New CVMA head inspired by industry’s tech transformation

Brian Kingston stood sentry outside Rideau Hall one sweltering Ottawa summer in the ceremonial bearskin hat and wool coat of the Governor General’s Foot Guards.

Even as tourists tried to distract him, and as his fellow soldiers sometimes fainted in the capital’s notorious humidity, Kingston didn’t flinch.

Later, as an economist and vice-president of the Business Council of Canada, Kingston faced a different type of grilling, appearing before parliamentary committees at least two dozen times.

The newly minted president and CEO of the Canadian Vehicle Manufacturers’ Association (CVMA) — he assumed his post Aug. 1 — is no stranger to heat. And during a tumultuous time in the automotive world, Kingston’s calm demeanour and bright outlook could be his greatest strengths as he champions the interests of Ford, Fiat Chrysler and General Motors as well as the broader Canadian auto industry.

“What really fascinates me about the auto sector is just the pace of technological change and transformation that’s under way,” the 36-year old native of Kingston, Ont., told Automotive News Canada.

“I was so attracted to this role because there’s an opportunity to play a part in that transformation.”


Scott Bell, chair of the CVMA and president of GM Canada, announced Kingston’s appointment in June, citing his expertise in a broad range of policy issues. Kingston replaces Mark Nantais, an auto-sector statesman who retired after 36 years with the lobby group that represents the Detroit Three in Canada.

Kingston, last at the Business Council of Canada, began his new during a pandemic that has infected more than 35 million people globally and crippled the world’s economies. In the process, it also could be hastening the consolidation of the auto industry.

Closer to home, the industry is grappling with the new United-States-Mexico-Canada Agreement, fractious trade relations with the United States and contract talks between General Motors, Ford and Fiat Chrysler Automobiles and Unifor, which is determined to stanch the flow of assembly jobs from Canada.

Kingston sees opportunity.

With the USMCA’s new content provisions supporting domestic production and with Canada’s depth of tech talent, Kingston thinks the auto sector can play a big role in the recovery.

But competing with other countries desperate for a postCOVID-19 rebound, he said, will require more effort to draw investment. U.S. reforms have cut into Canadian tax advantages, and this country’s business regulations are seen as costly and cumbersome.

“Canada won’t be alone in trying to be more competitive, attract investment,” Kingston said. “This is an opportunity now to really go after some of those long-standing challenges and make sure we’re highly competitive for every sector, but auto in particular, given how important it is to the economy.”


Just as necessary for Canada to succeed is collaboration between the federal and provincial governments and a “common narrative” from industry, Kingston said.

“I can tell you from my years in Ottawa, if government doesn’t get a very clear set of asks, advice, inputs from a sector, it makes it much easier to ignore,” he said.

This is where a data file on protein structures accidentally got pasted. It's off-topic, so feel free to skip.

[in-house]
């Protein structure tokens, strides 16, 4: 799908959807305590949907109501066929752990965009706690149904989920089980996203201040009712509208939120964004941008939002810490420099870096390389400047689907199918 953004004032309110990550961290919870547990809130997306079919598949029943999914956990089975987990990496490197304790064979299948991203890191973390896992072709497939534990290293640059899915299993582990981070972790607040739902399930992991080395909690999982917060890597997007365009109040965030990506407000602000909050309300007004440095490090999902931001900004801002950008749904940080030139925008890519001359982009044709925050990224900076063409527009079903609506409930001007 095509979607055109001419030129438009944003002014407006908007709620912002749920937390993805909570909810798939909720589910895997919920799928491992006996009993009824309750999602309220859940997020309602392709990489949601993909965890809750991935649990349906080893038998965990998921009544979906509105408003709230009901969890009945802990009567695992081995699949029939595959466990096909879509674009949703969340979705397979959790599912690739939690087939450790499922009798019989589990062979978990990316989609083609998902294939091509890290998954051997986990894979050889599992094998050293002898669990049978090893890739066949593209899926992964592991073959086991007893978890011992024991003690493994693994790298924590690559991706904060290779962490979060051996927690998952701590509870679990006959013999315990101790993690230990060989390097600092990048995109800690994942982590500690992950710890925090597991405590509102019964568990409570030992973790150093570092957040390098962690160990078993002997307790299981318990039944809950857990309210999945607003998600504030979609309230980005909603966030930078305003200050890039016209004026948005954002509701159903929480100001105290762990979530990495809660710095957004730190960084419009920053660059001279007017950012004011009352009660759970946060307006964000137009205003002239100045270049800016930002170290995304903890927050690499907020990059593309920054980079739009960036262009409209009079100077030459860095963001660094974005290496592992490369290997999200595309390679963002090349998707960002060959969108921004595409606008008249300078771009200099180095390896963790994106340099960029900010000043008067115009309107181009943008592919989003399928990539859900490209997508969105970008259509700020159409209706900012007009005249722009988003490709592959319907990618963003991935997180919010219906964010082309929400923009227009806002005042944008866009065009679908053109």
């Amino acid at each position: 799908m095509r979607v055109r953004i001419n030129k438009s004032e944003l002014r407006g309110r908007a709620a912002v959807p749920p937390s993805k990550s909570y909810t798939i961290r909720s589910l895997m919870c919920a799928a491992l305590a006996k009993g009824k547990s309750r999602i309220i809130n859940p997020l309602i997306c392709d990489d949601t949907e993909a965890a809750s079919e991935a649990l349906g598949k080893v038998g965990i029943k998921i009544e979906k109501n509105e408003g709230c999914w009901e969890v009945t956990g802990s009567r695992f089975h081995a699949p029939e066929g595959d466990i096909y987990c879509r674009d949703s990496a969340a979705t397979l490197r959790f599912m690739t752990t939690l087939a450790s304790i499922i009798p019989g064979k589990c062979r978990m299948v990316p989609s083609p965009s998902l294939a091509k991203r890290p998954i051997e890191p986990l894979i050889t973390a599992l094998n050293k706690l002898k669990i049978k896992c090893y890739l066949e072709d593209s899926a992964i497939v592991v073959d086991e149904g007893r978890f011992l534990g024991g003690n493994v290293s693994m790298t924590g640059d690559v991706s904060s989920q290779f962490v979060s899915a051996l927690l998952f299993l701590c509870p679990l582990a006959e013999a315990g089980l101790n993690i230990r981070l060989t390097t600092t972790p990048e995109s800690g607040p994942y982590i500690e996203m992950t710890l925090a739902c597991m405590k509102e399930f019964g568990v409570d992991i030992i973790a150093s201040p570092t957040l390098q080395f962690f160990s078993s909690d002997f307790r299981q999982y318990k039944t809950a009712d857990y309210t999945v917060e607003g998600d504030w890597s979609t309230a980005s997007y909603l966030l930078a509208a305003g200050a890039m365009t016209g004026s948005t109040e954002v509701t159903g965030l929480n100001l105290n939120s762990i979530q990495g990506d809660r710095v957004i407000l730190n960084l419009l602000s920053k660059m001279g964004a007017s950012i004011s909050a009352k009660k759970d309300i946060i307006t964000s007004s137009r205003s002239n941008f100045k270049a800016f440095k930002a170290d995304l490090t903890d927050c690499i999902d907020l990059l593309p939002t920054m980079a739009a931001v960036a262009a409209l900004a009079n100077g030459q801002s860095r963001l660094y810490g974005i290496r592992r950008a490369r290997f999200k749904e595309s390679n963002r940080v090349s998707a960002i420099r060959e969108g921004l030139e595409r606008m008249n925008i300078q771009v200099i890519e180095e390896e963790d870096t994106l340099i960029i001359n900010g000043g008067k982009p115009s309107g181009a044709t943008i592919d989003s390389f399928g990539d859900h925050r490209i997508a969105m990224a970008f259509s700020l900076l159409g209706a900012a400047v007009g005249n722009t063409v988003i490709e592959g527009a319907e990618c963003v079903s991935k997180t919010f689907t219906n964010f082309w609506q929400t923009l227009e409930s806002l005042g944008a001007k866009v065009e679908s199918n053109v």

Kingston saw this firsthand in the federal government’s accelerated economist training program after he earned degrees at Carleton University in Ottawa — while also serving in the Canadian Reserve Force — and Western University in London, Ont. Participants in the training program rotate through key departments, from the Privy Council to Treasury Board, to gain a close-up look at policymaking.

Kingston’s final post was Foreign Affairs, where he worked on market-access negotiations in which autos were a critical topic.

At the Business Council of Canada, he led the lobbying group’s efforts in trade and had a front-row seat to the talks for a new North American trade pact.

The CVMA offices are in Toronto, but Kingston will stay in Ottawa, and not just for quick access to his treasured Gatineau Park cycling routes. He wants to be close to bureaucrats and politicians to “make them fully aware of the importance of this sector and the role that the CVMA and Canada’s vehicle manufacturers play.”


But if he’s not shy about speaking for all, Kingston is also not claiming to be the official auto-sector envoy.

Beyond policy, he is quick to admit he has plenty to learn about how cars are built. He took a “mind-boggling” tour of Ford’s Essex Engine Plant in Windsor, Ont. There, he was struck by the focus on process innovation “and how typically every day, where it could just be a minor tweak and you do something on the floor, it has a huge impact on the overall efficiency of the company.”

That appreciation extends to the value to Canada of heavy manufacturing, a stand that runs counter to calls for an emphasis on investments in R&D as opposed to assembly lines.

The quick response of the Detroit Three and others to making pandemic protective gear at their Canadian plants proved why it’s important to be able to produce at home, Kingston said.

COVID-19 crisis aside, auto factories also are a key part of a healthy auto sector, he said. That position might not be the party line for the Detroit Three, which have cut car lines and entire assembly plants even as they have increased research operations in Canada, but Kingston is unflinching.

“It’s all part of the package. You are not necessarily getting the attention as a place to do R&D if you don’t have that fundamental investment in assembly and everything else that goes on with autos.”

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